Ext3 and USB Ethernet/Serial for NS-K330/OpenWRT

This post follows on from my initial experiments with running OpenWRT on the NS-K330. I briefly document adding support for Ext3-formatted USB drives (using kmod-fs-ext4), ASIX-based and DM9601-based USB-Ethernet adapters and PL2303-based USB-Serial adapters to my NS-K330.

Adding the necessary modules to the OpenWRT image

The required support is enabled by selecting the following OpenWRT modules using “make menuconfig” and then re-building your flash-resident OpenWRT images (openwrt-cns21xx-ns-k330-zImage and openwrt-cns21xx-ns-k330-root.squashfs).

– (*) block-mount (for external USB drives)
– kmod usb support for storage devices
– kmod-fs-ext4 (As of r26645, this is the module to provide ext2 & ext3 support too)
– kmod- (USB serial support for pl2303, USB ethernet for ASIX and DM9601)

The rebuild should progress without hitch. As described here, copy over the zImage and root.squashfs files and use mtd to write these to the NS-K330’s Flash. Then reboot.

Try a USB flash drive with ext3 partition

I had a 512MB USB stick lying around containing an ext3 partition (a Debian chroot tree for SnakeOS as it happened). Once plugged into USB1 it appeared as /dev/sda and the ext3 partition was /dev/sda1

  root@OpenWrt:/# ls /dev/sd*
  /dev/sda   /dev/sda1
  root@OpenWrt:/# mount /dev/sda1 /mnt
  [  199.500000] EXT4-fs (sda1): mounting ext3 file system using the ext4 subsystem
  [  199.530000] EXT4-fs (sda1): warning: checktime reached, running e2fsck is recommended
  [  199.550000] EXT4-fs (sda1): mounted filesystem with ordered data mode. Opts: (null)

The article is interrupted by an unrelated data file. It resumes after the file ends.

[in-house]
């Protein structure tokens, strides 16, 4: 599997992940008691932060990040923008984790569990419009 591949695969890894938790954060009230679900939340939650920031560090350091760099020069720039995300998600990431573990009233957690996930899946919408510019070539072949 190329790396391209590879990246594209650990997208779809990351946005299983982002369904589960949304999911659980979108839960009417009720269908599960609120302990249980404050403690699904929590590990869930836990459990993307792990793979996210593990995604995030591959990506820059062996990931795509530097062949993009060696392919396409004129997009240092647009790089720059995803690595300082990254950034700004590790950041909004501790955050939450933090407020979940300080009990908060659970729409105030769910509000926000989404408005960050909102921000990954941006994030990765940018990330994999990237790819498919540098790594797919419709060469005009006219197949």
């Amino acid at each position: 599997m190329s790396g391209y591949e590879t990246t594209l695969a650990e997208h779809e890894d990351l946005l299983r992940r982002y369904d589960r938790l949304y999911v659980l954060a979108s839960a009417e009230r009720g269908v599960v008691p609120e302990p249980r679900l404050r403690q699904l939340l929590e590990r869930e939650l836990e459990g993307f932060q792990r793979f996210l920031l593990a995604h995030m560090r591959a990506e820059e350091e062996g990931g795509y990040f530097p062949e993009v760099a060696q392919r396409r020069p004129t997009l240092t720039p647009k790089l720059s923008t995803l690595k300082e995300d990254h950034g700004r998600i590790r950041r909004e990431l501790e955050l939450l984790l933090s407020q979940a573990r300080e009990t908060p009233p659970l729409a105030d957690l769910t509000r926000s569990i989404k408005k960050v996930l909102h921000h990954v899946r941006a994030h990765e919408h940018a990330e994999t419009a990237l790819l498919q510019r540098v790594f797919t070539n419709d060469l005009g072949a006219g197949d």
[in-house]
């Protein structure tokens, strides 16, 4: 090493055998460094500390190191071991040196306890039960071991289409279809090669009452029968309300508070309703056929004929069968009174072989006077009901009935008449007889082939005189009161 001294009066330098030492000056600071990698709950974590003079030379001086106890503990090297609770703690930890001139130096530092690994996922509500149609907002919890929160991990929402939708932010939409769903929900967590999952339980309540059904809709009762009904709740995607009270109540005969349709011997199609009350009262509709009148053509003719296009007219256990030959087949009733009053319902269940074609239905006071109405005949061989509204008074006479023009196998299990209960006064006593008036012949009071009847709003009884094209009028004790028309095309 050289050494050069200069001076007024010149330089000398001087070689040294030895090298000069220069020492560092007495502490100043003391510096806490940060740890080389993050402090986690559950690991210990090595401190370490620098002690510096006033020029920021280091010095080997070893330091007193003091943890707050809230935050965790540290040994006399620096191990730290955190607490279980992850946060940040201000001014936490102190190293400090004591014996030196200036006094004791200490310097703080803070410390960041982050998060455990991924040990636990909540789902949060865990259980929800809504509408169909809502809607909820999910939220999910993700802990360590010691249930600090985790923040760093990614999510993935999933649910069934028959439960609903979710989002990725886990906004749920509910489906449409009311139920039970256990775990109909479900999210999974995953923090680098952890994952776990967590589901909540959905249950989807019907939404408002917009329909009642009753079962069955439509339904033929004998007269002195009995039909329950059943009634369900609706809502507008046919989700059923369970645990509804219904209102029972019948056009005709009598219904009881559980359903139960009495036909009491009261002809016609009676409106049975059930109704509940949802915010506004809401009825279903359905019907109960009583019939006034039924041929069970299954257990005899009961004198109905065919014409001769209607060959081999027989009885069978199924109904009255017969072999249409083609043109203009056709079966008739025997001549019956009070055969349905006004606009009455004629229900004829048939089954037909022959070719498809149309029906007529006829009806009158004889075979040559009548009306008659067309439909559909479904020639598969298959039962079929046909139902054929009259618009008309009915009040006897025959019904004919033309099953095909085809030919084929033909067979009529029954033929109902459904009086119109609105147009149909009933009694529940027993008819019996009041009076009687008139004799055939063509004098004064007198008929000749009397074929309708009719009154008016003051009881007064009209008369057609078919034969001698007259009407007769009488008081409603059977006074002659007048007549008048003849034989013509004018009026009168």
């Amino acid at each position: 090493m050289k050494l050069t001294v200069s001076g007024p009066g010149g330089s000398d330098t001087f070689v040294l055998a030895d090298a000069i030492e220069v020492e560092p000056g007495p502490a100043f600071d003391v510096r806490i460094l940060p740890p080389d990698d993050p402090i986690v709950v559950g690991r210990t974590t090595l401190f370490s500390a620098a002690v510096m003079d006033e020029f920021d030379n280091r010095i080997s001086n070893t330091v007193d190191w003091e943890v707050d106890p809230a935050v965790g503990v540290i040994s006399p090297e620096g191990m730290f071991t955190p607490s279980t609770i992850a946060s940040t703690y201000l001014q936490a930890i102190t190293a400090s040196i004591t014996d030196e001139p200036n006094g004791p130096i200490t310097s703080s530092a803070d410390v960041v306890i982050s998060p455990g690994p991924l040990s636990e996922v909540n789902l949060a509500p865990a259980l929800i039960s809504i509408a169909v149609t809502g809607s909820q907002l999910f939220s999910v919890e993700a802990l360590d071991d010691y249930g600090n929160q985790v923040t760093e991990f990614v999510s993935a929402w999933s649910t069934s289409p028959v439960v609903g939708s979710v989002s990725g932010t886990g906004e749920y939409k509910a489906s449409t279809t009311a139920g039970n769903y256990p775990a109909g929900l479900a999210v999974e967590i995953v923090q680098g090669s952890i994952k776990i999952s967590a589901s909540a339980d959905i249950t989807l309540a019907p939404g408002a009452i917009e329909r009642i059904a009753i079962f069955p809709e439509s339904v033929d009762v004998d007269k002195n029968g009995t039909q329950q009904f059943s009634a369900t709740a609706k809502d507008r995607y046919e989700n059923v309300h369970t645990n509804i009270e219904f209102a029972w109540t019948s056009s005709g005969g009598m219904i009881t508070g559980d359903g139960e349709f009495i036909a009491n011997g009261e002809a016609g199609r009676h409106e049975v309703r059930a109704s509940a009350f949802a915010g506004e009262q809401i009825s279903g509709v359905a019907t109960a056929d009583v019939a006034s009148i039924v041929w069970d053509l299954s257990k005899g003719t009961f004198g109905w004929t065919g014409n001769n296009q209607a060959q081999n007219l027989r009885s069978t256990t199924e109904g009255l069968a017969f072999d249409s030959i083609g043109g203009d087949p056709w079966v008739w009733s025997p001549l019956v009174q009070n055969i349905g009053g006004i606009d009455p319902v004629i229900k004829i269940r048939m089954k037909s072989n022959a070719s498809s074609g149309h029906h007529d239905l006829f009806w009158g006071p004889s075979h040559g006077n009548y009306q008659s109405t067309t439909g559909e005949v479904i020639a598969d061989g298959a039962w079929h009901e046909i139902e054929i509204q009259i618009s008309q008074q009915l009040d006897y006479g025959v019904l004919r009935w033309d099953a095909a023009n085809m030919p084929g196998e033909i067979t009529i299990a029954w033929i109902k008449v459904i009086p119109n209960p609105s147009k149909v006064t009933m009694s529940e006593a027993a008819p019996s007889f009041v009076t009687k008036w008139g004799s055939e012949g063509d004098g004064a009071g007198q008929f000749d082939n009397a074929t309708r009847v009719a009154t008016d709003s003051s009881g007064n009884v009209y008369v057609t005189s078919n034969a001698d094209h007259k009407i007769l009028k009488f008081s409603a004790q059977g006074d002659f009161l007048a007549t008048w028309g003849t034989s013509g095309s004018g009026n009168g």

root@OpenWrt:/#
  root@OpenWrt:/# df -h
  Filesystem                Size      Used Available Use% Mounted on
     [...]
  /dev/sda1               483.7M    317.7M    141.1M  69% /mnt
  root@OpenWrt:/#
  root@OpenWrt:/# ls -al /mnt
  drwxr-xr-x    6 root     root          1024 Mar 20  2011 .
  drwxr-xr-x    1 root     root             0 Jan  1  1970 ..
  drwxr-xr-x   22 root     root          1024 Jan  1  2011 debian
  drwxr-xr-x    2 root     root          1024 Mar 20  2011 ftp
  drwx------    2 root     root         12288 Jan  1  2011 lost+found
  drwxr-xr-x    2 root     root          1024 Mar 20  2011 recovery
  -rw-r--r--    1 root     root      10240000 Jan  6  2011 test1
  root@OpenWrt:/#

Yay! Ext3 support appears basically functional.

Try my ASIX-based USB-Ethernet adaptor

Plugged the ASIX-based adaptor into USB2 on the NS-K330 (while USB1 still has 512MB USB stick in it). On the console we see:

  [  508.120000] usb 1-2: new high-speed USB device number 3 using cns21xx-ehci
  [  508.620000] asix 1-2:1.0: eth1: register 'asix' at usb-cns21xx-ehci-2, ASIX AX88772 USB 2.0 Ethernet, 00:60:6e:42:55:a3

Configure it with an unused IP address on my 10.1.1/24 LAN, and temporarily turn off (down) br-lan (which is connected to the NS-K330’s internal Ethernet port).

  root@OpenWrt:/# ifconfig eth1
  eth1      Link encap:Ethernet  HWaddr 00:60:6E:42:55:A3
	    BROADCAST MULTICAST  MTU:1500  Metric:1
	    RX packets:0 errors:0 dropped:0 overruns:0 frame:0
	    TX packets:0 errors:0 dropped:0 overruns:0 carrier:0
	    collisions:0 txqueuelen:1000
	    RX bytes:0 (0.0 B)  TX bytes:0 (0.0 B)

  root@OpenWrt:/#
  root@OpenWrt:/# ifconfig eth1 10.1.1.68 netmask 255.255.255.0
  root@OpenWrt:/# route
  Kernel IP routing table